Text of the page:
While employees receive certain protections from the federal and state government, employers are also obligated to provide a safe working environment for all employees. In some cases, employers also may be liable should something happen between an employee and client. Therefore, employees and employers are in a difficult position when an employee is a registered sex offender.
The state laws that require law enforcement to identify sex offenders to the public are commonly referred to as Megan’s Law. Pennsylvania has a Megan’s Law website as well to reveal the sex offenders within the state.
Can Employers Discriminate against Sex Offenders in PA?
When an employer or group of employees discovers that someone in their workforce is a sex offender, tensions rise. Employees may demand that the employer does something while others might gossip about the information. The employer is in a difficult position because they are required by law to protect their employee rights, but an employee with a record of being a sex offender could be a liability. Basically, an employer must consider the greater good and may make the tough decision of terminating an employee with a record.
Providing a Safe Workplace
The law obligates employers to offer a safe working environment to employees; however, the law also requires that employers refrain from not hiring an employee solely due to their criminal record. In Pennsylvania, employers can consider convictions in hiring decisions. Meanwhile, employers also need to be cautious about negligent hiring, which is when an employer should have known that a hired employee was unfit for hiring.
Start with Hiring
Depending on the industry, employers need to be smart about recognizing what job applicants should not be employed with them if they are a sex offender. An easy example is childcare. Therefore, employers should train managers to know how to interview applicants as well as conduct background checks.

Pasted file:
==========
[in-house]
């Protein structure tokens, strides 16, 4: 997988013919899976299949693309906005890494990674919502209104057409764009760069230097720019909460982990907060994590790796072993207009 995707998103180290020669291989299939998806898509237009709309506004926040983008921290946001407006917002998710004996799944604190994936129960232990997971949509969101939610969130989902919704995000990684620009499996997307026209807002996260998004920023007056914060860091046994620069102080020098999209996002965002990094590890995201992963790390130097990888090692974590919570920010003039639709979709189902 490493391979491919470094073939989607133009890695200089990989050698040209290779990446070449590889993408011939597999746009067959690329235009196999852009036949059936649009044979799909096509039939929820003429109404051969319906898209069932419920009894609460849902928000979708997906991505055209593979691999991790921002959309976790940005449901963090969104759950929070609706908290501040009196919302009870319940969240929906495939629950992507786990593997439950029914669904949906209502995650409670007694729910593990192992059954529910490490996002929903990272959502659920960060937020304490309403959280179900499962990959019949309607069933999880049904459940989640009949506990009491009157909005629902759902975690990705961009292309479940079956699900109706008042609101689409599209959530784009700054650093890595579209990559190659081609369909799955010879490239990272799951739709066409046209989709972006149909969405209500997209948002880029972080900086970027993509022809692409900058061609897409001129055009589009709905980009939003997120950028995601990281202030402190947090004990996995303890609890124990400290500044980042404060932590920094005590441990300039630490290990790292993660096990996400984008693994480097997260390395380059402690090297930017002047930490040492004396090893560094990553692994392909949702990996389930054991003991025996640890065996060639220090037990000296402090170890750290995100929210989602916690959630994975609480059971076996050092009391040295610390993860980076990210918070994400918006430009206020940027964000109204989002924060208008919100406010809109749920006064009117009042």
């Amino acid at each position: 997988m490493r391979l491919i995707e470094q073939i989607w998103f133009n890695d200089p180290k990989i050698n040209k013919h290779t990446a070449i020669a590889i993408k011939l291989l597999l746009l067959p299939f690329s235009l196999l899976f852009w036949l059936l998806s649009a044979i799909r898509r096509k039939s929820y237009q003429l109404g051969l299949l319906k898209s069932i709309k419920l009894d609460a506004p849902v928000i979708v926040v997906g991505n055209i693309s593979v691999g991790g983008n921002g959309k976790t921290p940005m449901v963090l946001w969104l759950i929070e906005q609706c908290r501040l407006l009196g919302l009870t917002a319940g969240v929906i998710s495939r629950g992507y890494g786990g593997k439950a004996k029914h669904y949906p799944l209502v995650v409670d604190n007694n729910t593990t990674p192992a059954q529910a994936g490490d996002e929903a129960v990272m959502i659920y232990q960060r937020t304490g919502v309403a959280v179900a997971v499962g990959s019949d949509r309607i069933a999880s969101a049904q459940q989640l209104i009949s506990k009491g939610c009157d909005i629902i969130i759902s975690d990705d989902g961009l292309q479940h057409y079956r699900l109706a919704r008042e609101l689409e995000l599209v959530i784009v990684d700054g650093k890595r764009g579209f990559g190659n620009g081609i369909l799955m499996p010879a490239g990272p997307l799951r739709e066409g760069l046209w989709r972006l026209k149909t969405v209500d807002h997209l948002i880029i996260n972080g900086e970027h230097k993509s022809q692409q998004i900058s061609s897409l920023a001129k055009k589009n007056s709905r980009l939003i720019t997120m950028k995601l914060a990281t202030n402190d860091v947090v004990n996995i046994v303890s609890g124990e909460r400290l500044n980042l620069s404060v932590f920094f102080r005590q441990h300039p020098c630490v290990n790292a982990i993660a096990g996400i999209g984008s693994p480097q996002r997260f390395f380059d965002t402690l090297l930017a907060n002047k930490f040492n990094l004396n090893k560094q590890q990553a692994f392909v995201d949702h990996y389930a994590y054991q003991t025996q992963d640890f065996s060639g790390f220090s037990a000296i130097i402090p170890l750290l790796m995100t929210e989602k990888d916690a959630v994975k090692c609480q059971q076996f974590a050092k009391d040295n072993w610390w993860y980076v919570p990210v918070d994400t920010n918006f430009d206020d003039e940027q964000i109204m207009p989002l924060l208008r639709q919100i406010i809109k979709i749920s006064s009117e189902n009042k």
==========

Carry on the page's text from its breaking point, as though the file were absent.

Report of an Employee who is a Sex Offender
When an employer discovers that an employee is a sex offender, they must decide whether or not this could pose a threat to the other employees or clients. The law does not outright offer special protections to sex offenders. However, it’s possible that a sex offender of a legally protected class might argue for their employee rights under the law. Consult a lawyer to find out your options under the law.
What to Expect from Your Employer When an Employee is Identified as a Sex Offender
An employer’s main goal in handling the information of an employee who is a sex offender is to choose the appropriate response and to protect the company from lawsuit. Therefore, an employer will need to assess the situation, consult a lawyer, and implement appropriate action.
An employer must assess the available information on the employee, including the employee’s duties in the workplace. The employer should also be working with a lawyer. Another point to consider is how much time an employee who’s a sex offender spends with others.
Short Term Response
Upon preliminary information, the employer should take short term action to lessen risk for the workplace and clients. Once this has occurred, the employer can take more time to investigate the situation. The important thing is to reduce the risk of liability brought on by that employee.
With the aid of legal counsel, the employer should investigate the employee’s background and job responsibilities in relation to the criminal record. The lawyer will help the employer know what legal obligations or limitations exist in choosing a long-term action.
Determining Appropriate Action
Some industries and companies will have blatantly obvious steps to take with an employee who is a sex offender. Other companies won’t have a clear path. In most cases, employers should be cautious in what they decide since a future liability case for retaining an employee who is a known sex offender could be an issue.
An employer is tasked with the responsibility of providing employees a safe and healthy work environment. Although an employer terminated due to a past of sexual offenses may choose to file a complaint against the company, that may be a lesser evil for the employer than dealing with a liability case later.